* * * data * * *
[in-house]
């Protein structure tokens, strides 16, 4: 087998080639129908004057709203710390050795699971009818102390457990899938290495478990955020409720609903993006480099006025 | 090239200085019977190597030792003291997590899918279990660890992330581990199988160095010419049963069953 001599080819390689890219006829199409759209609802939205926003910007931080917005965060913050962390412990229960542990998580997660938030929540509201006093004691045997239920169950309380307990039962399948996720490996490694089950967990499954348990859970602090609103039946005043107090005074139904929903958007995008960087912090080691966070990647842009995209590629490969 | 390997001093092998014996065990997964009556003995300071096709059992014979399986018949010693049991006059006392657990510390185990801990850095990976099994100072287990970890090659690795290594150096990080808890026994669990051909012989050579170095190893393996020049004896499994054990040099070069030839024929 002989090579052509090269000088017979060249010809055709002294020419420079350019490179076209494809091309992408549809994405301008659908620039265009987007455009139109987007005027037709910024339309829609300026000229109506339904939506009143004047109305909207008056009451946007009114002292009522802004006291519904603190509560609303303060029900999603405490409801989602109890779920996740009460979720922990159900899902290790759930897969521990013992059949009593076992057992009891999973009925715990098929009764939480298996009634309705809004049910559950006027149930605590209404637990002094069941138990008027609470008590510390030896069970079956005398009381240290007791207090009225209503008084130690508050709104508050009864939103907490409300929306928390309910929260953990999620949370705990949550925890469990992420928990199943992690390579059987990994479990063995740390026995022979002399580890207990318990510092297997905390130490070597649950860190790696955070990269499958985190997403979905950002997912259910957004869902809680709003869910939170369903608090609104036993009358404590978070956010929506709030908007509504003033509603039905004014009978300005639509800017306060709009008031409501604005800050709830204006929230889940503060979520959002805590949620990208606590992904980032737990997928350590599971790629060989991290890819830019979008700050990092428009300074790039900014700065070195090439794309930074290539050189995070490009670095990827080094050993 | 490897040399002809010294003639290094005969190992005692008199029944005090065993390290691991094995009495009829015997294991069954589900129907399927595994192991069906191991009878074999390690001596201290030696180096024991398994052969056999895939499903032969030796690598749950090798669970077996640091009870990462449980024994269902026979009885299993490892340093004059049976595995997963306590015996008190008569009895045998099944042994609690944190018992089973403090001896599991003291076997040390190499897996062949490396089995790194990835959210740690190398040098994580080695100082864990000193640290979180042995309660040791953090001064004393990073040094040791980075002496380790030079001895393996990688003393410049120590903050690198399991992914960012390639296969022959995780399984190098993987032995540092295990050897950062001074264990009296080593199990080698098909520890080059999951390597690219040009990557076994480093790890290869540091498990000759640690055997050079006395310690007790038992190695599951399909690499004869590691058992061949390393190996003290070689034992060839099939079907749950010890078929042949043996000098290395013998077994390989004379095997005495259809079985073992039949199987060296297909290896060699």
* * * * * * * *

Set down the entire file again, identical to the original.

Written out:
[in-house]
């Protein structure tokens, strides 16, 4: 087998080639129908004057709203710390050795699971009818102390457990899938290495478990955020409720609903993006480099006025 | 090239200085019977190597030792003291997590899918279990660890992330581990199988160095010419049963069953 001599080819390689890219006829199409759209609802939205926003910007931080917005965060913050962390412990229960542990998580997660938030929540509201006093004691045997239920169950309380307990039962399948996720490996490694089950967990499954348990859970602090609103039946005043107090005074139904929903958007995008960087912090080691966070990647842009995209590629490969 | 390997001093092998014996065990997964009556003995300071096709059992014979399986018949010693049991006059006392657990510390185990801990850095990976099994100072287990970890090659690795290594150096990080808890026994669990051909012989050579170095190893393996020049004896499994054990040099070069030839024929 002989090579052509090269000088017979060249010809055709002294020419420079350019490179076209494809091309992408549809994405301008659908620039265009987007455009139109987007005027037709910024339309829609300026000229109506339904939506009143004047109305909207008056009451946007009114002292009522802004006291519904603190509560609303303060029900999603405490409801989602109890779920996740009460979720922990159900899902290790759930897969521990013992059949009593076992057992009891999973009925715990098929009764939480298996009634309705809004049910559950006027149930605590209404637990002094069941138990008027609470008590510390030896069970079956005398009381240290007791207090009225209503008084130690508050709104508050009864939103907490409300929306928390309910929260953990999620949370705990949550925890469990992420928990199943992690390579059987990994479990063995740390026995022979002399580890207990318990510092297997905390130490070597649950860190790696955070990269499958985190997403979905950002997912259910957004869902809680709003869910939170369903608090609104036993009358404590978070956010929506709030908007509504003033509603039905004014009978300005639509800017306060709009008031409501604005800050709830204006929230889940503060979520959002805590949620990208606590992904980032737990997928350590599971790629060989991290890819830019979008700050990092428009300074790039900014700065070195090439794309930074290539050189995070490009670095990827080094050993 | 490897040399002809010294003639290094005969190992005692008199029944005090065993390290691991094995009495009829015997294991069954589900129907399927595994192991069906191991009878074999390690001596201290030696180096024991398994052969056999895939499903032969030796690598749950090798669970077996640091009870990462449980024994269902026979009885299993490892340093004059049976595995997963306590015996008190008569009895045998099944042994609690944190018992089973403090001896599991003291076997040390190499897996062949490396089995790194990835959210740690190398040098994580080695100082864990000193640290979180042995309660040791953090001064004393990073040094040791980075002496380790030079001895393996990688003393410049120590903050690198399991992914960012390639296969022959995780399984190098993987032995540092295990050897950062001074264990009296080593199990080698098909520890080059999951390597690219040009990557076994480093790890290869540091498990000759640690055997050079006395310690007790038992190695599951399909690499004869590691058992061949390393190996003290070689034992060839099939079907749950010890078929042949043996000098290395013998077994390989004379095997005495259809079985073992039949199987060296297909290896060699």